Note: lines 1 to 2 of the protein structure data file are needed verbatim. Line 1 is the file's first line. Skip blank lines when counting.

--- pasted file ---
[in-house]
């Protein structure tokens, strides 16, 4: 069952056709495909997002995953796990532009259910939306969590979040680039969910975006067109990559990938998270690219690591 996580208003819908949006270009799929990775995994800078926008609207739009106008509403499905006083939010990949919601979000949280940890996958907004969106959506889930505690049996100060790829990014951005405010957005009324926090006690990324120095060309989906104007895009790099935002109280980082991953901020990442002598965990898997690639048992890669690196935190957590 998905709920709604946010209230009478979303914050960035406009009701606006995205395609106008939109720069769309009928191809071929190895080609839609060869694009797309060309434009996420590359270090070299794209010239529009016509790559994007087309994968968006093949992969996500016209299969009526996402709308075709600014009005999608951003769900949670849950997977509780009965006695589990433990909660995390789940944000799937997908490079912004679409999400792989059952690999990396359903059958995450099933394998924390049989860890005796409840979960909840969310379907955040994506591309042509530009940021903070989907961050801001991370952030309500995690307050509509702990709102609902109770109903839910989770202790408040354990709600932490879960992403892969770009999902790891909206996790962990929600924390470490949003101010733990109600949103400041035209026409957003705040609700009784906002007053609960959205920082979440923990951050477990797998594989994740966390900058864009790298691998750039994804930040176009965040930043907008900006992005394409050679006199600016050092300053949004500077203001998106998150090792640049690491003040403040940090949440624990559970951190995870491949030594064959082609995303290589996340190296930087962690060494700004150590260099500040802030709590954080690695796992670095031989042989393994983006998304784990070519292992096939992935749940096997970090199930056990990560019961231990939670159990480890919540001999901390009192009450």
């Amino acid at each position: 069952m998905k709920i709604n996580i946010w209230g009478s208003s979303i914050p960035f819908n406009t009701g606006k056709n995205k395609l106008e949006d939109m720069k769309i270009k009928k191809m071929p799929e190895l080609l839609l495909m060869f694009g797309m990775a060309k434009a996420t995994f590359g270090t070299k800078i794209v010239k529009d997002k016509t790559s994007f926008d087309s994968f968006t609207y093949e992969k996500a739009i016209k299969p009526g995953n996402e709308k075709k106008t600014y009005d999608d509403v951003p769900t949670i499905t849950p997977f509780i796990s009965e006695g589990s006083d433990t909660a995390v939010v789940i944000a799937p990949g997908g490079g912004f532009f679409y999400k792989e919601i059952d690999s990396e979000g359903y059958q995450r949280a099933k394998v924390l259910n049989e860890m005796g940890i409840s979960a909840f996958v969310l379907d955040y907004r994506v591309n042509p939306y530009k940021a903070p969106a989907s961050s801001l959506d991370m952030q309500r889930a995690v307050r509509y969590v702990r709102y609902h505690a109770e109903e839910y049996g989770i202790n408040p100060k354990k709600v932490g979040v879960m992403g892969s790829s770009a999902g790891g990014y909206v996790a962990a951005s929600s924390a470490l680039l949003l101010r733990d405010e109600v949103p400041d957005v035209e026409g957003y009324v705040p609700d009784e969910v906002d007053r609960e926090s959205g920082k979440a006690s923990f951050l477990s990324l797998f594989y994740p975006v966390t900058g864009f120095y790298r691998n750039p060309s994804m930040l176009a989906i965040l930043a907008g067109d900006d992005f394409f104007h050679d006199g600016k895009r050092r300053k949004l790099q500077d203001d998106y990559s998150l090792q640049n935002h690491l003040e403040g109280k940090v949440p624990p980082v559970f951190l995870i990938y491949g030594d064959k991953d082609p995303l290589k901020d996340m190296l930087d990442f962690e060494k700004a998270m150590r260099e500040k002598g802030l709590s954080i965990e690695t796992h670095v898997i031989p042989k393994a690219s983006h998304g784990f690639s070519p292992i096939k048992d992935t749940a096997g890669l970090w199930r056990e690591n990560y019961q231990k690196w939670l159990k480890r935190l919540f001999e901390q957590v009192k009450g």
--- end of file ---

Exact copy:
[in-house]
């Protein structure tokens, strides 16, 4: 069952056709495909997002995953796990532009259910939306969590979040680039969910975006067109990559990938998270690219690591 996580208003819908949006270009799929990775995994800078926008609207739009106008509403499905006083939010990949919601979000949280940890996958907004969106959506889930505690049996100060790829990014951005405010957005009324926090006690990324120095060309989906104007895009790099935002109280980082991953901020990442002598965990898997690639048992890669690196935190957590 998905709920709604946010209230009478979303914050960035406009009701606006995205395609106008939109720069769309009928191809071929190895080609839609060869694009797309060309434009996420590359270090070299794209010239529009016509790559994007087309994968968006093949992969996500016209299969009526996402709308075709600014009005999608951003769900949670849950997977509780009965006695589990433990909660995390789940944000799937997908490079912004679409999400792989059952690999990396359903059958995450099933394998924390049989860890005796409840979960909840969310379907955040994506591309042509530009940021903070989907961050801001991370952030309500995690307050509509702990709102609902109770109903839910989770202790408040354990709600932490879960992403892969770009999902790891909206996790962990929600924390470490949003101010733990109600949103400041035209026409957003705040609700009784906002007053609960959205920082979440923990951050477990797998594989994740966390900058864009790298691998750039994804930040176009965040930043907008900006992005394409050679006199600016050092300053949004500077203001998106998150090792640049690491003040403040940090949440624990559970951190995870491949030594064959082609995303290589996340190296930087962690060494700004150590260099500040802030709590954080690695796992670095031989042989393994983006998304784990070519292992096939992935749940096997970090199930056990990560019961231990939670159990480890919540001999901390009192009450």